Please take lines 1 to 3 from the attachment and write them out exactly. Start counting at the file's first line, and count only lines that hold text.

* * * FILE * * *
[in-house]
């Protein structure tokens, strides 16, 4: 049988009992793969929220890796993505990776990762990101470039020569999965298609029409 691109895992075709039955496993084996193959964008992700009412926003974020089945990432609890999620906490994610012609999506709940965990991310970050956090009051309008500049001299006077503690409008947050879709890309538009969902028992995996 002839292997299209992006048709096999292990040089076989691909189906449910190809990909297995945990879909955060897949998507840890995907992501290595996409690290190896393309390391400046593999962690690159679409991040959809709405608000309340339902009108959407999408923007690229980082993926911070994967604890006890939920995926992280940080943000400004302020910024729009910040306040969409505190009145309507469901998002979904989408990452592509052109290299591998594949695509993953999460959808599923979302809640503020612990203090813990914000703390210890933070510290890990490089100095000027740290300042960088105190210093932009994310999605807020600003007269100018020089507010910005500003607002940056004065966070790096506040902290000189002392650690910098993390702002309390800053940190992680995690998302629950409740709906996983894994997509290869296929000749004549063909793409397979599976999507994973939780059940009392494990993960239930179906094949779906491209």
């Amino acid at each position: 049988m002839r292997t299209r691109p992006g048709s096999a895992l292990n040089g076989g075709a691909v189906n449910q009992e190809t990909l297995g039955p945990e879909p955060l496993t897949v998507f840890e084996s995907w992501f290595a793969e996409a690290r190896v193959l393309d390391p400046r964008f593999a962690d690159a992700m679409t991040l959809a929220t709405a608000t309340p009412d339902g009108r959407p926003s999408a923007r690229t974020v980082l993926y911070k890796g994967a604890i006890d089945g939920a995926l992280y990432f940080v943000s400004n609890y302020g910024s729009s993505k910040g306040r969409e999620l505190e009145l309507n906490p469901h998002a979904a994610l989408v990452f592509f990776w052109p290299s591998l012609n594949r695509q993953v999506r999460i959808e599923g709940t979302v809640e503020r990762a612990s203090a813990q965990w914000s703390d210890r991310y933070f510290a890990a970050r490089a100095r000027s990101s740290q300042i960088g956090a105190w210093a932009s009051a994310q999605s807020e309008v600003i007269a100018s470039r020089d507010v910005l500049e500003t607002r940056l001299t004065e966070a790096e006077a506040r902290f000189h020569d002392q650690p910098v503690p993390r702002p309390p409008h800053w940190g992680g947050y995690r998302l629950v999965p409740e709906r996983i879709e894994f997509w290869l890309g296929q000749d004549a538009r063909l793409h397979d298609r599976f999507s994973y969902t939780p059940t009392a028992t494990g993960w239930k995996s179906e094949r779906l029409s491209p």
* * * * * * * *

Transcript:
[in-house]
């Protein structure tokens, strides 16, 4: 049988009992793969929220890796993505990776990762990101470039020569999965298609029409 691109895992075709039955496993084996193959964008992700009412926003974020089945990432609890999620906490994610012609999506709940965990991310970050956090009051309008500049001299006077503690409008947050879709890309538009969902028992995996 002839292997299209992006048709096999292990040089076989691909189906449910190809990909297995945990879909955060897949998507840890995907992501290595996409690290190896393309390391400046593999962690690159679409991040959809709405608000309340339902009108959407999408923007690229980082993926911070994967604890006890939920995926992280940080943000400004302020910024729009910040306040969409505190009145309507469901998002979904989408990452592509052109290299591998594949695509993953999460959808599923979302809640503020612990203090813990914000703390210890933070510290890990490089100095000027740290300042960088105190210093932009994310999605807020600003007269100018020089507010910005500003607002940056004065966070790096506040902290000189002392650690910098993390702002309390800053940190992680995690998302629950409740709906996983894994997509290869296929000749004549063909793409397979599976999507994973939780059940009392494990993960239930179906094949779906491209």
């Amino acid at each position: 049988m002839r292997t299209r691109p992006g048709s096999a895992l292990n040089g076989g075709a691909v189906n449910q009992e190809t990909l297995g039955p945990e879909p955060l496993t897949v998507f840890e084996s995907w992501f290595a793969e996409a690290r190896v193959l393309d390391p400046r964008f593999a962690d690159a992700m679409t991040l959809a929220t709405a608000t309340p009412d339902g009108r959407p926003s999408a923007r690229t974020v980082l993926y911070k890796g994967a604890i006890d089945g939920a995926l992280y990432f940080v943000s400004n609890y302020g910024s729009s993505k910040g306040r969409e999620l505190e009145l309507n906490p469901h998002a979904a994610l989408v990452f592509f990776w052109p290299s591998l012609n594949r695509q993953v999506r999460i959808e599923g709940t979302v809640e503020r990762a612990s203090a813990q965990w914000s703390d210890r991310y933070f510290a890990a970050r490089a100095r000027s990101s740290q300042i960088g956090a105190w210093a932009s009051a994310q999605s807020e309008v600003i007269a100018s470039r020089d507010v910005l500049e500003t607002r940056l001299t004065e966070a790096e006077a506040r902290f000189h020569d002392q650690p910098v503690p993390r702002p309390p409008h800053w940190g992680g947050y995690r998302l629950v999965p409740e709906r996983i879709e894994f997509w290869l890309g296929q000749d004549a538009r063909l793409h397979d298609r599976f999507s994973y969902t939780p059940t009392a028992t494990g993960w239930k995996s179906e094949r779906l029409s491209p």